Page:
Microbreweries' success has some people thinking Lincoln could become a beer city

2013-02-15T11:05:00Z 2013-11-08T16:00:50Z Microbreweries' success has some people thinking Lincoln could become a beer cityBy CORY MATTESON / Lincoln Journal Star JournalStar.com

Starting a microbrewery has its similarities to brewing a batch of craft beer.

You have to have a specific vision of the final product and an intricate plan of attack that can mitigate any number of variables that might present themselves.

You also need a significant amount of start-up cash.

Matt Stinchfield still is working on the second part.

But he has a clear vision for the pre-Prohibition Era-style microbrewery he intends to open just east of the 14th and O streets bar scene. And he has a very specific view of what the Lincoln craft beer scene will look like five years down the road.

He sees more places like Mellow Mushroom, set to open on Canopy Street, offering patrons an expansive selection of tap beers that rarely end with the word “Light” -- or "Lite."

He sees Granite City Food and Brewery, Empyrean Brewing Co. and Modern Monks Forbidden Ales, which have produced locally made beer for years, continuing to thrive. He sees newcomers Blue Blood Brewing Co. and Zipline Brewing Co. being joined by his Ploughshare Brewing Co. and other homebrewers who have visions of going pro.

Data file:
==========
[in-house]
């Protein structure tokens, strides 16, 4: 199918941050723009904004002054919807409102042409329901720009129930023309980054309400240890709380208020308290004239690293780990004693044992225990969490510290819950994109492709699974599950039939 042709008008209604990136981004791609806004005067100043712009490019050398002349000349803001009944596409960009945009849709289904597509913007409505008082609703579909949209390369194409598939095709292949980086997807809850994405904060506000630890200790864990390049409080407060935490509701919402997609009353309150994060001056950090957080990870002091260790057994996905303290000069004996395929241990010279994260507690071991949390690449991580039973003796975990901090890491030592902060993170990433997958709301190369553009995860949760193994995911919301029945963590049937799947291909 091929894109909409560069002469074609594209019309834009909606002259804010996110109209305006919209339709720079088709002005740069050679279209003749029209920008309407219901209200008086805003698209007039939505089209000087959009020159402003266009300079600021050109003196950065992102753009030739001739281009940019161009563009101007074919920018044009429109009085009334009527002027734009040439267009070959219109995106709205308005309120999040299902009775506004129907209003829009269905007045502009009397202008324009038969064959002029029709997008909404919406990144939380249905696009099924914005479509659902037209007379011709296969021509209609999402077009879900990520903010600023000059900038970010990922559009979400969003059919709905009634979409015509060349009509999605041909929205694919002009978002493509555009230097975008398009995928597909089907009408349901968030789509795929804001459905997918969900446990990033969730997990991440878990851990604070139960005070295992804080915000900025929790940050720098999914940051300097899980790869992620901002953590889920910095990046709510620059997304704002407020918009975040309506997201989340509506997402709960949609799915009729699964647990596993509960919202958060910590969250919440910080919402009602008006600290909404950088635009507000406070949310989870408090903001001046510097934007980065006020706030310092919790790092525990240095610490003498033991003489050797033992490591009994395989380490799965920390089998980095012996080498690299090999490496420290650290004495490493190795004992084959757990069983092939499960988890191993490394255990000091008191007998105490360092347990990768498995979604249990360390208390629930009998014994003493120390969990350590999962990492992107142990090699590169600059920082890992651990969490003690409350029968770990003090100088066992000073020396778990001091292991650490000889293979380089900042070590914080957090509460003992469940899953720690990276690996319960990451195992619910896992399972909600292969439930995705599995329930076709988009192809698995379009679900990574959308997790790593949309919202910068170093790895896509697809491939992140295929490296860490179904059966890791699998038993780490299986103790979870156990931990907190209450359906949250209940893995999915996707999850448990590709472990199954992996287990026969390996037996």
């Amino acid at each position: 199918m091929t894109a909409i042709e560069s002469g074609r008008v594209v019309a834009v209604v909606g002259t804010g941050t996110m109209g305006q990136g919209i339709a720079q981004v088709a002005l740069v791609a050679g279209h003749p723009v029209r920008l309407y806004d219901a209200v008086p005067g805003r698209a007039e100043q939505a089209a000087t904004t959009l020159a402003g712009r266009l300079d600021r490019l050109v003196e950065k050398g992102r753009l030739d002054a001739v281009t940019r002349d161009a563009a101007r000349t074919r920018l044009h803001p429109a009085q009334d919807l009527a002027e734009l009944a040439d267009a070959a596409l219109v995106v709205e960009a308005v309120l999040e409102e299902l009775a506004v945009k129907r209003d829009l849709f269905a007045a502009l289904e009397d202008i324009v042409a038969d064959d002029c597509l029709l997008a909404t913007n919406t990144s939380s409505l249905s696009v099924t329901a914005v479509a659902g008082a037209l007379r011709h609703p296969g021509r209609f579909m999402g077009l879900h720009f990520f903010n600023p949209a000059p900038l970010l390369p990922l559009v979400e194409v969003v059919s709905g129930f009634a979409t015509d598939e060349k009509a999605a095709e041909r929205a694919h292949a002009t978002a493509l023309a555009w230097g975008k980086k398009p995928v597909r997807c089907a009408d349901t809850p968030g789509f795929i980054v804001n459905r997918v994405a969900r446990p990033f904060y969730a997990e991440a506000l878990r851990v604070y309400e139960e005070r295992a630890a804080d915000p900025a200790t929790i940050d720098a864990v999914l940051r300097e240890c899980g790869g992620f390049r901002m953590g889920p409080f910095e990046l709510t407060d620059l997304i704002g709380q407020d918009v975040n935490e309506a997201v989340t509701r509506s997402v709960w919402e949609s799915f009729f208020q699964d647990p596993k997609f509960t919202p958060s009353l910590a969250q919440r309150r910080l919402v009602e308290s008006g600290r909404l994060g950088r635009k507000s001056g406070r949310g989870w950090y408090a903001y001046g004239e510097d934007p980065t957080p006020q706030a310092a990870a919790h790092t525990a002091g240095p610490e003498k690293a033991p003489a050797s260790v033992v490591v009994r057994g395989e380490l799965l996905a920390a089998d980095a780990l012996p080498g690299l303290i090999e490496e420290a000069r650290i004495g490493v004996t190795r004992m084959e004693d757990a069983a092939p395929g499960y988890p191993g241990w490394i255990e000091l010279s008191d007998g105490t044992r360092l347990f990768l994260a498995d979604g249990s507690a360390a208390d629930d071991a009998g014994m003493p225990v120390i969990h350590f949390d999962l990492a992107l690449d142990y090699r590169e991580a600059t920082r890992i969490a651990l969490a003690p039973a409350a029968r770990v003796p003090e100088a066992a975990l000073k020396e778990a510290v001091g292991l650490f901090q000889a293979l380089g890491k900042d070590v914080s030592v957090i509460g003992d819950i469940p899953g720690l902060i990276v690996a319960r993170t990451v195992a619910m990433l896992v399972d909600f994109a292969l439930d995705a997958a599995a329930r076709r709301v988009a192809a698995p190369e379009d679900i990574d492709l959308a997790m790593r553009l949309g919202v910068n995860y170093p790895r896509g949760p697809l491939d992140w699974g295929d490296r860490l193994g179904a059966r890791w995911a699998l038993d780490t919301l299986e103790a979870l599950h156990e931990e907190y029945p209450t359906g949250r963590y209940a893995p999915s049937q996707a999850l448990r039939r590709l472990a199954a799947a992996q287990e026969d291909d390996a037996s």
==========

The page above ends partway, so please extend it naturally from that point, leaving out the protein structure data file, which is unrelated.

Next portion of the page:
He sees East and West Coast trends in microbreweries catching on here. Nationally, beer sales dipped slightly overall from 2010 to 2011, but microbrewery sales grew 15 percent in terms of dollars in 2011, according to brewersassociation.org.

Beer lovers will see Lincoln, already home to a sizable homebrewing community, as a destination. They’ll stop over for a night. They’ll go on craft beer pub crawls.

“In five years, I think we’ll be known for it,” Stinchfield said.

The brewers behind the recent additions to Lincoln’s beer scene believe there’s room for more craft offerings in bars, restaurants, store coolers and, in Zipline’s case, the brewery itself.

Since Zipline, 2100 Magnum Circle, Suite 1, began offering Friday and Saturday taproom hours, people have at times filled the place shoulder to shoulder wanting a pint or more of New Zealand IPA, Copper Alt, Oatmeal Porter and other offerings. Customers once drained an IPA cask in 28 minutes.

Brewer Marcus Powers, who along with business partners Tom Wilmoth and James Gallentine founded Zipline, said he’s cautiously optimistic that crowds aren’t filling up the taproom simply because it’s new. Although he keeps his expectations conservative, he said late last month he was happy to see some people revisit the taproom each of the first four weekends it was open.

“We know a lot of folks in Lincoln -- friends, people we went to school with,” Powers said. “We knew a lot of folks that really, really loved beer -- good beer.”

Zipline distributes to bars and stores, too, which Powers said leaves him feeling like he’s in charge of accounting for two distinct businesses.

No matter how far away the ever-changing Zipline offerings are distributed, Powers said, a microbrewery lives and dies by how much support its hometown offers.

“We want people to connect with our beer at the most grassroots level,” he said.

And wheeling a keg 20 feet from the tanks to the tap room is about as grassroots as it gets, he said.